Concept of “Temperature Swing Heat Insulation” in Combustion Chamber Walls, and Appropriate Thermo-Physical Properties for Heat Insulation Coat 2013-01-0274
The aim of this work is to investigate the possibility of heat insulation by “Temperature Swing”, that is temperature fluctuation, on combustion chamber walls coated with low-heat-conductivity and low-heat-capacity materials.
Adiabatic engines studied in the 1980s, such as ceramic coated engines, caused constantly high temperature on combustion wall surface during the whole cycle including the intake stroke, even if it employed ceramic thermal barrier coating methods. This resulted in increase in NOx and Soot, decrease in volumetric efficiency and combustion efficiency, and facilitated the occurrence of engine knock.
On the other hand, “Temperature Swing” coat on the combustion chamber walls leads to a large change in surface temperature. In this case, the surface temperature with this insulation coat follows the transient gas temperature, which decreases heat loss with the prevention of intake air heating, and also which is expected to prevent NOx and Soot from increasing. In our calculations, the increase of the surface temperature fluctuation, “Temperature Swing” results from the coat of lower heat conductivity and lower heat capacity. Particularly in Gasoline engines, the coat with the appropriate thickness can reduce the heat flux from the wall to the working gas during intake stroke and can avoid engine knock.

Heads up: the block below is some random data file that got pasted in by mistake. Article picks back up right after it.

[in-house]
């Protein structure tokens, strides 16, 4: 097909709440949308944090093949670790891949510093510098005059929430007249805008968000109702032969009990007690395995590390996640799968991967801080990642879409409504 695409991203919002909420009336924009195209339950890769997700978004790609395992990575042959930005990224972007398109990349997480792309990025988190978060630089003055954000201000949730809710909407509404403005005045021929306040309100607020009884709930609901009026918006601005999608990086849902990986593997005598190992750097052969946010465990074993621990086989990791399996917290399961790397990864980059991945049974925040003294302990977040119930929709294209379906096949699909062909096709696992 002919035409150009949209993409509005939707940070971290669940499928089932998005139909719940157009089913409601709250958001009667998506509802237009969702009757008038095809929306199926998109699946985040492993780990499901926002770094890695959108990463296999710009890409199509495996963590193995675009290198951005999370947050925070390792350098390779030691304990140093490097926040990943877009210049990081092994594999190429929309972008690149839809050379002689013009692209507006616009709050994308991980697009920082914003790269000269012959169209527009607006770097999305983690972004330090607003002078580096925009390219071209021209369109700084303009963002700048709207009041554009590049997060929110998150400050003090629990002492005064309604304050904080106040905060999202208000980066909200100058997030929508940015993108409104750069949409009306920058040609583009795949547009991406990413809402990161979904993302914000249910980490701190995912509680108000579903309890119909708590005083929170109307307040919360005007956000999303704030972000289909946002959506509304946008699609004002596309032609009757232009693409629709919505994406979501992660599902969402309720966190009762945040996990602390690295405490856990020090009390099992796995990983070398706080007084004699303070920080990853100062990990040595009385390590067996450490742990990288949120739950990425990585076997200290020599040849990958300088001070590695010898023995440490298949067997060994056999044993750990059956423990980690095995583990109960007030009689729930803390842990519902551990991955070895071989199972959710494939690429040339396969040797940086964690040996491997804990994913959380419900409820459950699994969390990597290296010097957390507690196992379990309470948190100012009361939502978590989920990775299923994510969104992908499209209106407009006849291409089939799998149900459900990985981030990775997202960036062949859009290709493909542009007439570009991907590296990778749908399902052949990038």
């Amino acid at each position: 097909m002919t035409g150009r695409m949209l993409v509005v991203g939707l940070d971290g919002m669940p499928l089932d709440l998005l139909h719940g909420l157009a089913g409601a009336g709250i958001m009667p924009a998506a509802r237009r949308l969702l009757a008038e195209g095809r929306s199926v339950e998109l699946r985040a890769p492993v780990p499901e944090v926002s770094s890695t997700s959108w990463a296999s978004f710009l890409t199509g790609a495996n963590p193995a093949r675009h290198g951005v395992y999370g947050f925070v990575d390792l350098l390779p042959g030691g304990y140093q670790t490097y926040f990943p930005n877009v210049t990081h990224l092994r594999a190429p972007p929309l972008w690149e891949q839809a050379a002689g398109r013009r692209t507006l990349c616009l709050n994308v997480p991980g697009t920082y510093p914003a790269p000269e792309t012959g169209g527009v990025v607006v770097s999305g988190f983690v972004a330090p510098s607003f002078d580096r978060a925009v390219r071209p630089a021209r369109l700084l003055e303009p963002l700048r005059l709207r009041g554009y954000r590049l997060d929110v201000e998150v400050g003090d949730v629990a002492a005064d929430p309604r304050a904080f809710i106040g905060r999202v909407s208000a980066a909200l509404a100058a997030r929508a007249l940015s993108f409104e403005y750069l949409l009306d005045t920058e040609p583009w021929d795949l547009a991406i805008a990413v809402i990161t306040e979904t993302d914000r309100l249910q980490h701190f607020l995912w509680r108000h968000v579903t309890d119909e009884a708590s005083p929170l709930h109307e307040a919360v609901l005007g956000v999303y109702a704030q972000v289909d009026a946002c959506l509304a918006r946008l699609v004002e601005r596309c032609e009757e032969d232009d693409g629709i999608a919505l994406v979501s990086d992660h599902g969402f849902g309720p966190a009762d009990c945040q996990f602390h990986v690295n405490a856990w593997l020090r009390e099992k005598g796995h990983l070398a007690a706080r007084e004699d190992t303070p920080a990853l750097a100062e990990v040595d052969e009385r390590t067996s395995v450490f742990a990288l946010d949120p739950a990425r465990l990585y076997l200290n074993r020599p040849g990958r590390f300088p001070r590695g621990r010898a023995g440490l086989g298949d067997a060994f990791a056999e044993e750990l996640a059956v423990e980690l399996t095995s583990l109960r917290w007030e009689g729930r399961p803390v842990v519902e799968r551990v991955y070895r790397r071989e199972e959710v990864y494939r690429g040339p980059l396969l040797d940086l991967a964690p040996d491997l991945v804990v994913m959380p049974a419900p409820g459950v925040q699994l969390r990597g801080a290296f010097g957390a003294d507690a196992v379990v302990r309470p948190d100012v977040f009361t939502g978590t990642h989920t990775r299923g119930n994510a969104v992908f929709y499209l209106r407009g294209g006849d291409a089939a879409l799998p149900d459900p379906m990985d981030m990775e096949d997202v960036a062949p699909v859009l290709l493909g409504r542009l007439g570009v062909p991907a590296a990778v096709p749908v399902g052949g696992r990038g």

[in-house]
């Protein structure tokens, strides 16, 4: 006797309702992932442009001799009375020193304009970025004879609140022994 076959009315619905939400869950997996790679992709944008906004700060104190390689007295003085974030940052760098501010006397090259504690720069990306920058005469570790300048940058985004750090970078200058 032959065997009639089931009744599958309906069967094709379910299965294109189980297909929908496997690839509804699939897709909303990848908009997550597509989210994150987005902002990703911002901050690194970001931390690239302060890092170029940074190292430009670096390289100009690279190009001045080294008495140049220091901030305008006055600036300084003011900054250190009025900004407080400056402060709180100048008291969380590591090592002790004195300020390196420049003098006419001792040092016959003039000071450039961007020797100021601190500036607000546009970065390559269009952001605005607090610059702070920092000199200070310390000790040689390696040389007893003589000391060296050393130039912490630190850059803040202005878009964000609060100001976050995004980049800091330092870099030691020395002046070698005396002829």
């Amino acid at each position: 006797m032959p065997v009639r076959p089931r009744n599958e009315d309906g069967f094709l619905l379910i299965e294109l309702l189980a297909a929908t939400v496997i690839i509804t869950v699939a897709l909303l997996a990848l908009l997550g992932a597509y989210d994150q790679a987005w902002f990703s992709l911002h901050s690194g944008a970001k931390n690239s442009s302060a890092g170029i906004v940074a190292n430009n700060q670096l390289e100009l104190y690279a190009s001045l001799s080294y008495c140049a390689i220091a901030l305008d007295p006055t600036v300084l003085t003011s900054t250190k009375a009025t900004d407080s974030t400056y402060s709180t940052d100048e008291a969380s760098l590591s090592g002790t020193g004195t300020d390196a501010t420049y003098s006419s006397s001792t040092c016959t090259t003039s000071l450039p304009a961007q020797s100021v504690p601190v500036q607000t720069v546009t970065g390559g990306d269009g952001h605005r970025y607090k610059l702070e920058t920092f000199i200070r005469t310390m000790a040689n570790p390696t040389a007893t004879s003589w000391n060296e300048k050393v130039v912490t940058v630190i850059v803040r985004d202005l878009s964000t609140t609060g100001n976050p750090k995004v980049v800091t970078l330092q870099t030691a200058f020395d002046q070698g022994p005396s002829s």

Based on our calculations, it is clarified that both the prevention of intake air heating and the low heat rejection were successfully possible with the material of appropriate thermo-physical properties.
In addition to the calculations, a preliminary test-piece experiment was executed. It was demonstrated that the surface temperature of a porous coat, that is a candidate of “Temperature Swing” coat, immediately follows the transient gas temperature, and also the proposed insulation coat can exactly reduce the heat flux in the single-cylinder engine.